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Fluidization of buried mass-wasting deposits in lake sediments and its relevance for paleoseismology: Results from a reflection seismic study of lakes Villarrica and Calafquén (South-Central Chile)
Moernaut, J.; De Batist, M.; Heirman, K.; Van Daele, M.; Pino, M.; Brümmer, R.; Urrutia, R. (2009). Fluidization of buried mass-wasting deposits in lake sediments and its relevance for paleoseismology: Results from a reflection seismic study of lakes Villarrica and Calafquén (South-Central Chile). Sediment. Geol. 213(3-4): 121-135. dx.doi.org/10.1016/j.sedgeo.2008.12.002
In: Sedimentary Geology. Elsevier: Tokyo; Oxford; New York; London; Amsterdam. ISSN 0037-0738, more
Peer reviewed article  

Available in Authors 
    VLIZ: Open Repository 227790 [ OMA ]

Author keywords
    Fluidization structures; Lake sediments; Reflection seismic profiling; South-Central Chile; Paleoseismology

Authors  Top 
  • Pino, M.
  • Brümmer, R.
  • Urrutia, R.

Abstract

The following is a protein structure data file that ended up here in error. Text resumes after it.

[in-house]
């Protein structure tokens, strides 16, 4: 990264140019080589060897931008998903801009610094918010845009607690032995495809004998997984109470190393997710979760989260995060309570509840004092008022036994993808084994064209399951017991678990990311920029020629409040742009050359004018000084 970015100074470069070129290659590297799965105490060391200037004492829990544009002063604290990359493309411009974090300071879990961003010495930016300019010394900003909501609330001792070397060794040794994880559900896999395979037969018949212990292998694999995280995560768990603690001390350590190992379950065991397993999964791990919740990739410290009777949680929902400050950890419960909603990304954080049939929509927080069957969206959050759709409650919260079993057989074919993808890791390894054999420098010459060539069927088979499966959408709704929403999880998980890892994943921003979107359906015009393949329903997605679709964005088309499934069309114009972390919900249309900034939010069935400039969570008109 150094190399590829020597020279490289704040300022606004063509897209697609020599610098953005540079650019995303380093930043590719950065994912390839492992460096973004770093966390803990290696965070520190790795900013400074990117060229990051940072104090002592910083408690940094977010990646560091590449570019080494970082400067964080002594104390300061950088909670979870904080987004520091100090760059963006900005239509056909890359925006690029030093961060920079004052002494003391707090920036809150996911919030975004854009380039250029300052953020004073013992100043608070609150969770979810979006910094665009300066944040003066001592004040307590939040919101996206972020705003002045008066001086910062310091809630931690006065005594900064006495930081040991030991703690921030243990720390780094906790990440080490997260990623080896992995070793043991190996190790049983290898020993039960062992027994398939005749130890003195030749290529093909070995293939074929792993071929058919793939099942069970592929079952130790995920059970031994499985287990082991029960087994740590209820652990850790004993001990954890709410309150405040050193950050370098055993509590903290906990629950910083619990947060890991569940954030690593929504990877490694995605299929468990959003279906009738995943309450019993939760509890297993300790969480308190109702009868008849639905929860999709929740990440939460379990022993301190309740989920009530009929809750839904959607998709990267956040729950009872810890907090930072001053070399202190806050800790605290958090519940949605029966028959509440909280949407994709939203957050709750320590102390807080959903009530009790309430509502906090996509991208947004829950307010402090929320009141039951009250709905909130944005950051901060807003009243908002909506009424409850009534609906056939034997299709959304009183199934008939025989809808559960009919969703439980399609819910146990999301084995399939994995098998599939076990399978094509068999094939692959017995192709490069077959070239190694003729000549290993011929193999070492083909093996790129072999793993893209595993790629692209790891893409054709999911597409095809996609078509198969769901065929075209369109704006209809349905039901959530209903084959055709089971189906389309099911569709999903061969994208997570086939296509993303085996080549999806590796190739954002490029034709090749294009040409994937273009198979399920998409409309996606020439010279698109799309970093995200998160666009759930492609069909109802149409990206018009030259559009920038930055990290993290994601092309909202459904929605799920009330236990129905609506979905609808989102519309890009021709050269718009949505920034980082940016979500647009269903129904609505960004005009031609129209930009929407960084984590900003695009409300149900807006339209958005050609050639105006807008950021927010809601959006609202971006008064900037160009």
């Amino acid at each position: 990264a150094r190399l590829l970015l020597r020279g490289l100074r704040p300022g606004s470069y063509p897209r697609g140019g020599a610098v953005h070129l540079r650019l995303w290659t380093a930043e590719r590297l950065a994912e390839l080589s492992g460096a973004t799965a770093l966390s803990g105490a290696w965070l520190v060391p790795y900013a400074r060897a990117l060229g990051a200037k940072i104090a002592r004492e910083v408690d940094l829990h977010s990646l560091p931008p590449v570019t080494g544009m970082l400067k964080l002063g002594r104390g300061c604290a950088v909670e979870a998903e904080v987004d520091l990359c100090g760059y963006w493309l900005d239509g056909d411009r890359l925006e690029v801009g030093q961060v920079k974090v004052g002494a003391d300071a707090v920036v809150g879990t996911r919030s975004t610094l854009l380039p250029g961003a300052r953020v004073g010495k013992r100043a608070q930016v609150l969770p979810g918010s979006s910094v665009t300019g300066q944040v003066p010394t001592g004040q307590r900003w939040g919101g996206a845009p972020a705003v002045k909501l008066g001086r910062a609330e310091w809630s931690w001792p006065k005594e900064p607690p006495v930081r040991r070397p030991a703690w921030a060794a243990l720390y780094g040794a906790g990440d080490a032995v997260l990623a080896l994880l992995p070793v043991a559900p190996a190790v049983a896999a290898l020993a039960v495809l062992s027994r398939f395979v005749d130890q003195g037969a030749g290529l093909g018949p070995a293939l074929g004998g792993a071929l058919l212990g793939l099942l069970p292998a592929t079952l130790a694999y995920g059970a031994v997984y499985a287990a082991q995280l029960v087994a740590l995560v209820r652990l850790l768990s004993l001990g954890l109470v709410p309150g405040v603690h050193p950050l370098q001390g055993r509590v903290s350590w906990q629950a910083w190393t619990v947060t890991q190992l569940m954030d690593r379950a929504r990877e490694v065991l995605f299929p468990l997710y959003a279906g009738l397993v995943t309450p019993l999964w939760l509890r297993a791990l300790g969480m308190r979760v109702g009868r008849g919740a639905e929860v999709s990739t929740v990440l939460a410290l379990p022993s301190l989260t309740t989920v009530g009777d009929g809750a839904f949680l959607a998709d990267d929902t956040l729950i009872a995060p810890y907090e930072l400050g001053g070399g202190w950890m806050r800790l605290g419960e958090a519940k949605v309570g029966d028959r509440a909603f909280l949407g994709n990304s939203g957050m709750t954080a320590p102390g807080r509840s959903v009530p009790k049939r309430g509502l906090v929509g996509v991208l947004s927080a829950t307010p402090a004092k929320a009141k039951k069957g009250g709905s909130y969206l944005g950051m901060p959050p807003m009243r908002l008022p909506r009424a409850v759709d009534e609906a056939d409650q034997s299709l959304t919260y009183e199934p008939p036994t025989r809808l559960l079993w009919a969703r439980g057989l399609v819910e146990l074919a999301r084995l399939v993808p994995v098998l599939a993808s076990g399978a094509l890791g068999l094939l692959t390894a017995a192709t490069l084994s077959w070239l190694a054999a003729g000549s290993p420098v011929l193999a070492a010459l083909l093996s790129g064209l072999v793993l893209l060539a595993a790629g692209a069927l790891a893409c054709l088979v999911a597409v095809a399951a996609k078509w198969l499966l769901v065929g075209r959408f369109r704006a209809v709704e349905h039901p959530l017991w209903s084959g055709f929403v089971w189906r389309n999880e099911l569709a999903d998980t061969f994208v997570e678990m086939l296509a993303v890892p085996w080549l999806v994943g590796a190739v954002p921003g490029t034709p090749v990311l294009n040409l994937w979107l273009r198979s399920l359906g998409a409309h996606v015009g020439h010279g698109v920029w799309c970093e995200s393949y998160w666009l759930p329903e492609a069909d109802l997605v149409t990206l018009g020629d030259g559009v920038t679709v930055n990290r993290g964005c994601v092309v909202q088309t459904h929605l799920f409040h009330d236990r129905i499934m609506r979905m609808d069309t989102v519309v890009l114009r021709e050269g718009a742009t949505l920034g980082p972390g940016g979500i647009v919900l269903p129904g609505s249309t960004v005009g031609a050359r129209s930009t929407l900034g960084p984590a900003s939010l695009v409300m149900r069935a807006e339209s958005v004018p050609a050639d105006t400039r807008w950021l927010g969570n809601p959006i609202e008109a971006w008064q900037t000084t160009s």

A dense grid of very-high resolution seismic profiles on Lake Villarrica provides a quasi-3D view on intercalated lenses of low-amplitude reflections, which are connected by acoustic wipe-out patches and fractures to an underlying voluminous mass-wasting deposit. The lenses are interpreted as being created by earthquake-triggered liquefaction in this buried mass-wasting deposit and subsequent sediment fluidization and extrusion at the paleo-lake bottom. These sediment volcanoes are mapped in detail. They have a rather uniform circular geometry and show a linear relationship between apparent width and maximum thickness on a seismic section. The largest sediment volcanoes are up to 80 m wide and 1.9 m thick. Their slope angles designate a syn- to post-depositional sagging of most sediment volcanoes. Sediment volcano detection and mapping from nearby Lake Calafquén further strengthen the revealed geometrical relationships. Locally, some of the sediment/fluid escape structures extend to a higher position in the stratigraphy, which points to a polyphase escape process associated with multiple multi-century spaced strong earthquakes. Thickness and morphology of the source layer seem to exert a dominant control in the production of sediment/fluid extrusions. This study shows that reflection seismic profiling allowed recognizing 4 different seismic events in the studied stratigraphic interval, which are evidenced by mass-wasting deposits and/or fluidization features.

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